Letter for WHO committee on human germline engineering, in response to the July 2019 call for contributions.

Announcement: https://twitter.com/kanzure/status/1155903004853358594

To whom it may concern,

We would like to offer a perspective on the positive aspects of human germline engineering efforts. We are particularly interested in the question of how to maximize the beneficial use of this technology while also minimizing disadvantages. We call for a proactive standards-based approach to fostering both commercial and non-commercial technology developments in this space. In particular, we are calling for a governance framework of certification based on reasonable, empirically-studied criteria, within which our primary recommendation is a rigorous focus on quality control.

Our background may be somewhat unusual, and we hope our perspective is helpful to the committee. In February 2019, MIT Technology Review revealed our commercial human germline genetic engineering project in public for the first time. This was shortly after the revelations of Jiankui He in November 2018. Our project, which is an independent, privately-funded project not originating from an academic group, had been in progress for more than a year at that point.

What we are calling for is a proactive approach to fostering and analyzing human gene editing research and development. An international moratorium will never work, as we have seen with nuclear proliferation, or prohibition of drugs and alcohol. It would serve only to drive development underground until only the ultra wealthy can reach it, and to locales that care less about safety, increasing risks and limiting availability. People’s greatest concern about germline editing is that it will be available only to the ultra-wealthy, and the best counter to that dystopian future is to be open and rational.

Humans have always strived to provide a better life for their children and themselves; this is a universal principle across cultures. It has been accomplished both socially and technologically, though the latter makes far more of an impact today. Whether a parent encourages their child to eat healthily, or enhances their genome to prevent heart disease and cancer, is a matter of degree.

The potential benefits from editing the human genome are vast. Eliminating common diseases, slowing aging, and enhancing capability are all possible. Adult gene therapy, comparable to what is achievable by germline editing, is perhaps decades away; and there are no other viable alternatives. Consider the trillions of dollars in healthcare savings possible, or the positive effects of even a small increase in intelligence among the population willing to make that choice. There are many well-researched mutations that can make a substantial positive impact on a child’s life.

Obviously, initial attempts (such as those by Jiankui He) are primitive, and deserving of some scorn, if only because the methods used are not a viable path toward substantial utility in human genetic editing. But there is near-term potential to allow much greater changes to the human genome. Regardless of actions taken by supranational committees, advancement in this field will occur. What we implore is that it be developed in the open, if not encouraged then at least tolerated.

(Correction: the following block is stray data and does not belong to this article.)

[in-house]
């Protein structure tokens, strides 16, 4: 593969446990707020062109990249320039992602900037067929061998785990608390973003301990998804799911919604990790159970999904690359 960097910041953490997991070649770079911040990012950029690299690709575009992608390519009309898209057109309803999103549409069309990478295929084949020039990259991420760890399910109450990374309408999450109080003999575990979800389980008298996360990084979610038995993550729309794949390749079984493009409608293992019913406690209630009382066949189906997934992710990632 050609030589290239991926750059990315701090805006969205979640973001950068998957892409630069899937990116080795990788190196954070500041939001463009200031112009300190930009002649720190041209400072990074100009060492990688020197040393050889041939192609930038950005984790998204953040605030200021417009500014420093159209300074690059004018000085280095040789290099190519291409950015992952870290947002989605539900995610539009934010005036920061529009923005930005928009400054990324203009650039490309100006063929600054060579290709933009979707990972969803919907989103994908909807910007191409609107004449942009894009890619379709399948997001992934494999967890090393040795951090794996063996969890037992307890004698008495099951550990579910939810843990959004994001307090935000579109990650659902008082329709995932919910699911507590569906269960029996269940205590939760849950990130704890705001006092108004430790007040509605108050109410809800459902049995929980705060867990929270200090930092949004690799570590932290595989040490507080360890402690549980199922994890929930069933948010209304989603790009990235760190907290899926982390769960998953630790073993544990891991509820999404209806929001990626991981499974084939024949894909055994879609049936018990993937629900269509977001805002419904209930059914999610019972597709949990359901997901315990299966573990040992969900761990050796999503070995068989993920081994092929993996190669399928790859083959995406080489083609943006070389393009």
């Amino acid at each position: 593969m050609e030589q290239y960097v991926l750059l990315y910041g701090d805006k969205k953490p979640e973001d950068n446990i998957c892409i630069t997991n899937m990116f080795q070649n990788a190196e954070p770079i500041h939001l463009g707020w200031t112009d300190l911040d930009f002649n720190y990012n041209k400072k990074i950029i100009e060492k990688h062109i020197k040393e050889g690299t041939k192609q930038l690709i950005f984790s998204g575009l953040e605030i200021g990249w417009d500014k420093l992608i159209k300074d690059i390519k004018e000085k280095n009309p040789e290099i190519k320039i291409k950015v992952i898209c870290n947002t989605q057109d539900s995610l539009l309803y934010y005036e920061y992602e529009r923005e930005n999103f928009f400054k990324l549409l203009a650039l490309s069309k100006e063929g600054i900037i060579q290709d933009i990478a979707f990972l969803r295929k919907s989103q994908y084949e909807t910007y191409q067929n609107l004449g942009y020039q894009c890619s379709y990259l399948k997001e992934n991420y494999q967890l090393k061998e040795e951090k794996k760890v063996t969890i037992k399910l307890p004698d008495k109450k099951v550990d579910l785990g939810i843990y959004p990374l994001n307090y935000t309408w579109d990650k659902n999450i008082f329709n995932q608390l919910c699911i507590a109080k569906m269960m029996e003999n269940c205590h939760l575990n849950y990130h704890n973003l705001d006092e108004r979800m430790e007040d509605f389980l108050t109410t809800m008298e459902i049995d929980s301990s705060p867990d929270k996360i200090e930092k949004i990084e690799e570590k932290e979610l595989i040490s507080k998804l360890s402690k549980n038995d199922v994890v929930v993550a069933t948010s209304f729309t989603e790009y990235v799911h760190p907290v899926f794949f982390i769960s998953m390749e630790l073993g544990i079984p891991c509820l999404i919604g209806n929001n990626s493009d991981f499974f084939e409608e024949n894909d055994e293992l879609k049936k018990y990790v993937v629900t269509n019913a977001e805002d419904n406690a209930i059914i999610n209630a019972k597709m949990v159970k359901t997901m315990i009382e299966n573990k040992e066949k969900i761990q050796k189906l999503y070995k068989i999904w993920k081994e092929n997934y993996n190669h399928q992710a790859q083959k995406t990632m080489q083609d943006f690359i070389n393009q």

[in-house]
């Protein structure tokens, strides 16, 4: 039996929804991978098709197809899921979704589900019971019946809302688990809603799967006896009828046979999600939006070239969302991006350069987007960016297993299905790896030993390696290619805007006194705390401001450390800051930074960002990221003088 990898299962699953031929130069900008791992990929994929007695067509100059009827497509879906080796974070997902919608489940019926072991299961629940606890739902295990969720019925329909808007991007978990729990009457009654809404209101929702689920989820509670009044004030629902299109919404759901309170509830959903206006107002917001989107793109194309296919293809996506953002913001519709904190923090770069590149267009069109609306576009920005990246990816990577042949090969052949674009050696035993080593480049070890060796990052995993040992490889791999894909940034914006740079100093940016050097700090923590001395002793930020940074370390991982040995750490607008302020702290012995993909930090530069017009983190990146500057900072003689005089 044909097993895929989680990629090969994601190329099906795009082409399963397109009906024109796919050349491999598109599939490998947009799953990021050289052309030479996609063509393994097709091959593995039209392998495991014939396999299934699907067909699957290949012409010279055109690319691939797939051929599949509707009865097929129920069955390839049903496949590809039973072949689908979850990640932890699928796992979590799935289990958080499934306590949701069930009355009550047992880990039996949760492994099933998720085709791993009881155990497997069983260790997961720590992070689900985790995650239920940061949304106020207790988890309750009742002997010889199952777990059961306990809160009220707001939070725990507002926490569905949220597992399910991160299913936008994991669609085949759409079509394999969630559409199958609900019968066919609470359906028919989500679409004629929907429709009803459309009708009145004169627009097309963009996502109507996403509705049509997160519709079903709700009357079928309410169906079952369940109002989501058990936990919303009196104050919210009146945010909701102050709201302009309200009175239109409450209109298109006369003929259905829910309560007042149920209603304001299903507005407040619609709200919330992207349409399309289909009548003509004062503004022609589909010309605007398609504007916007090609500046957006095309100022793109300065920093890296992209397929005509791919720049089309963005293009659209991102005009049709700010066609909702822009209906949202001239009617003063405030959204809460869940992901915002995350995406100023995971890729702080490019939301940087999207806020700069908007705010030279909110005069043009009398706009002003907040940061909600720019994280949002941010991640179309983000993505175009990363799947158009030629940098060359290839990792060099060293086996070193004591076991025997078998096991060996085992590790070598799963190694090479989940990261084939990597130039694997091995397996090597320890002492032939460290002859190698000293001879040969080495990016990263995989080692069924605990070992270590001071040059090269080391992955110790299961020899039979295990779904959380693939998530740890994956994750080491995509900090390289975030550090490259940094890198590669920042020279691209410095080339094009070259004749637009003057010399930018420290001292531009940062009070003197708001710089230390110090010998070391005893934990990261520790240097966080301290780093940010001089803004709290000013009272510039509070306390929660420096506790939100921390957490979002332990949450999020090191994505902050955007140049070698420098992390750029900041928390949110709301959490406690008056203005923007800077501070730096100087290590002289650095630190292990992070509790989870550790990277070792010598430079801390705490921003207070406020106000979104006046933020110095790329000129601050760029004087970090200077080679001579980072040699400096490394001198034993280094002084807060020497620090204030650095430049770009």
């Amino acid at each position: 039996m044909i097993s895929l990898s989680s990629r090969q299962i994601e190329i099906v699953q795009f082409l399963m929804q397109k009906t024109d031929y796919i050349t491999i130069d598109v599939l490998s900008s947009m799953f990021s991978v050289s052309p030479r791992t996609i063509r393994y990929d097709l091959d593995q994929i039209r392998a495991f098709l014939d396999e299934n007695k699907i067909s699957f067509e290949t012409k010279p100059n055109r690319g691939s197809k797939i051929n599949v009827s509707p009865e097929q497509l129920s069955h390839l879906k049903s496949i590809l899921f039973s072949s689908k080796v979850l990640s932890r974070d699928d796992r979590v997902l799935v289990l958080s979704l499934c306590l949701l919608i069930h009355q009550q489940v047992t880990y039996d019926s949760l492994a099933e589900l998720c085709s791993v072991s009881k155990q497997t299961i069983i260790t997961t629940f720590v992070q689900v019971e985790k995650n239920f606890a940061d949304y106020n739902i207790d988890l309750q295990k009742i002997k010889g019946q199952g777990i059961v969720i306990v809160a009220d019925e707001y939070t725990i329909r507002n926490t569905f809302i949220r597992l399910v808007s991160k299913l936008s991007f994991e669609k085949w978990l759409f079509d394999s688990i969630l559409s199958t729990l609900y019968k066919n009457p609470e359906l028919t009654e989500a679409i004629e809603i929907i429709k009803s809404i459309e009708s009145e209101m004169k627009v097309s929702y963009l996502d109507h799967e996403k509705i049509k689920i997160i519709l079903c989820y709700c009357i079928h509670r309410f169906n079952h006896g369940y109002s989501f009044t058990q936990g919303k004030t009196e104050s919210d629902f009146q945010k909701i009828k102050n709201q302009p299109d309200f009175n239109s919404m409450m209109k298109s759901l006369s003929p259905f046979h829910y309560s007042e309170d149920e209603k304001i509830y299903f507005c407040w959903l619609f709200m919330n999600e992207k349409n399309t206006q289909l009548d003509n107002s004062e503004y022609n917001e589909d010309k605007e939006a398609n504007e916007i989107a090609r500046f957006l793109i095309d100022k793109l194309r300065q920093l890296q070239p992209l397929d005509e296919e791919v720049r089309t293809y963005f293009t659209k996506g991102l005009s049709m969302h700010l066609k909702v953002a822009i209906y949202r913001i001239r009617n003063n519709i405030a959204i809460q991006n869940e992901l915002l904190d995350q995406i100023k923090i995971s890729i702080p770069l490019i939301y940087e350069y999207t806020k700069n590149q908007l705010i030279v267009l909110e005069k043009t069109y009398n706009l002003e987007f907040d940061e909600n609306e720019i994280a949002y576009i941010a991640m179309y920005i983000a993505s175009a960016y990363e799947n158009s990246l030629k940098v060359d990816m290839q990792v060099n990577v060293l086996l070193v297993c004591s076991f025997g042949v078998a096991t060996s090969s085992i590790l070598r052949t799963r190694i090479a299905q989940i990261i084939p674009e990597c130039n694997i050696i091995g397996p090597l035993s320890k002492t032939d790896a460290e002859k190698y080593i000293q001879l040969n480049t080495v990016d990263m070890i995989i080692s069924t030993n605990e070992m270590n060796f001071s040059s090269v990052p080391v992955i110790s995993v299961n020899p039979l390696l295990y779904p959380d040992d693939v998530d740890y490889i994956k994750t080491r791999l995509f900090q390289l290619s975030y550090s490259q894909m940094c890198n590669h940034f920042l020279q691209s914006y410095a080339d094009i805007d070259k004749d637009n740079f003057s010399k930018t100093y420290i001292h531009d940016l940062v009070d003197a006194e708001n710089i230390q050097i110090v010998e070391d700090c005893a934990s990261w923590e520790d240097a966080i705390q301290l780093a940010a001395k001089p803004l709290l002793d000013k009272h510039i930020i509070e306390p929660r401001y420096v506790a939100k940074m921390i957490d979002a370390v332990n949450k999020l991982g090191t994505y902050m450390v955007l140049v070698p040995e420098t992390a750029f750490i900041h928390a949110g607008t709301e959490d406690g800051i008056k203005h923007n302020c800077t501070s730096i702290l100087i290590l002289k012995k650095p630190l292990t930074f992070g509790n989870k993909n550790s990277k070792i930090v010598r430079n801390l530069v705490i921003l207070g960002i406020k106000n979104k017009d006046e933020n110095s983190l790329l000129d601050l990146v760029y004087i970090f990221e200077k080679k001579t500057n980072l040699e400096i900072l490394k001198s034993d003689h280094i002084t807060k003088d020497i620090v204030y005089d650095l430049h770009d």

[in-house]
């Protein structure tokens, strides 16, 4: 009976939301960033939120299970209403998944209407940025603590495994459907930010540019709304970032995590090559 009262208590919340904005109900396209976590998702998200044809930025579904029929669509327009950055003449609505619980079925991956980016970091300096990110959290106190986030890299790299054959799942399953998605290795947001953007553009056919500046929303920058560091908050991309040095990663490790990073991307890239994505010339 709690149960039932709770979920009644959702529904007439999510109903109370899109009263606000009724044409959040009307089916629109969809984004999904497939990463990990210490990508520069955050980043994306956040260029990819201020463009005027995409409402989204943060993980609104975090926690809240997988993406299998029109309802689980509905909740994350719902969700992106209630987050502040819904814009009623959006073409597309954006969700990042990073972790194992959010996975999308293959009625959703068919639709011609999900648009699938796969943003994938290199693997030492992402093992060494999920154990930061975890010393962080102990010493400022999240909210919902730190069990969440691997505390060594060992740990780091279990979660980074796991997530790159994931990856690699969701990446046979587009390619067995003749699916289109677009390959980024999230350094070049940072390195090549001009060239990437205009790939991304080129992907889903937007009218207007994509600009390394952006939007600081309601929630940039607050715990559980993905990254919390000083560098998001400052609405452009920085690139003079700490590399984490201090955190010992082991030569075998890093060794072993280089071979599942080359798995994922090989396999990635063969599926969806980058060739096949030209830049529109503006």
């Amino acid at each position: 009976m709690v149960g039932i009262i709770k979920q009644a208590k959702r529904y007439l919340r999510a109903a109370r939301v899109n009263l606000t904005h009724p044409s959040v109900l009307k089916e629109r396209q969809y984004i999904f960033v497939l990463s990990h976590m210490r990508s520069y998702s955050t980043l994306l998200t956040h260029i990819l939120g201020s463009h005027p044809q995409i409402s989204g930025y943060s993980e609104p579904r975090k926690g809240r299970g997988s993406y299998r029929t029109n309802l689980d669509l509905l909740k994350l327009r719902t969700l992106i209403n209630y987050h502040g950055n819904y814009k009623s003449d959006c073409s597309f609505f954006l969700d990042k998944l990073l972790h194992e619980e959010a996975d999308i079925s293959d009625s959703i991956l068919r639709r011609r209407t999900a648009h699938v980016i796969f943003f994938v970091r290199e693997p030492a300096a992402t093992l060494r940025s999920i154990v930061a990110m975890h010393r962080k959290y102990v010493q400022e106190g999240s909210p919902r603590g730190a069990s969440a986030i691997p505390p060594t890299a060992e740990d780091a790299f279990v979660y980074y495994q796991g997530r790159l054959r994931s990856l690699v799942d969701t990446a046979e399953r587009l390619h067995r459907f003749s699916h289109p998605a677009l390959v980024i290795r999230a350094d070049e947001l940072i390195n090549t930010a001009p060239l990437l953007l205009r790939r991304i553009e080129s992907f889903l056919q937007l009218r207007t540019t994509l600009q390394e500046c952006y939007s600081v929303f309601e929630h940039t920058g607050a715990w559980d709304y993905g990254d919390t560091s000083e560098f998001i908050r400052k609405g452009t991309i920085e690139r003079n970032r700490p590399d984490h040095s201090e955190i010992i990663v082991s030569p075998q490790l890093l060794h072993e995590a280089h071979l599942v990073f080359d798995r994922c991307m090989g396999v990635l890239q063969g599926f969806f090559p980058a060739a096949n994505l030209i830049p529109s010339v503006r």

If human genetic editing does happen (and it will), those truly concerned with safety and the welfare of potential children conceived with it must admit that the best approach is to foster research and development of its use, with an intense focus on quality control. Developing a safe and effective technique is the surest way to prevent potential mistakes, and encouraging an honest dialogue (rather than fear mongering) is the best way to ensure genetically modified humans are accepted by humanity with the grace and dignity that all people deserve.

It is up to individuals and parents to decide whether to make changes to the germline, and doing so should always be voluntary. Government restriction of human reproductive freedoms has been tried in the past in the form of eugenics, and it has left a sour taste in everyone's mouth.

Please don’t let us repeat the mistakes and irrational fears of the past. Nuclear power, which could have obviated the bulk of today’s climate catastrophe. Genetically modified foods, which could allow us to feed tens of billions.

We remain hopeful for the future and are optimistic that professionals will see reason regarding the massive benefits of this technology, and that they will guide if not advise the public in these matters with the calmness and respect becoming of the sciences and their profession. All progress has risks, but with a strong emphasis on safety, informed consent, and providing a better life for generations to come, human gene editing has untold positive potential.

Our recommendation to the committee is to call for open discussion of these benefits and reaching these goals; a conference where relevant experts from all fields (scientific, ethical, and regulatory) can meet to discuss the techniques of human genetic editing, and to draft a framework under which it can move forward in a manner which is accessible to the general public.


Bryan Bishop kanzure@gmail.com


Max Berry maxberry@gmail.com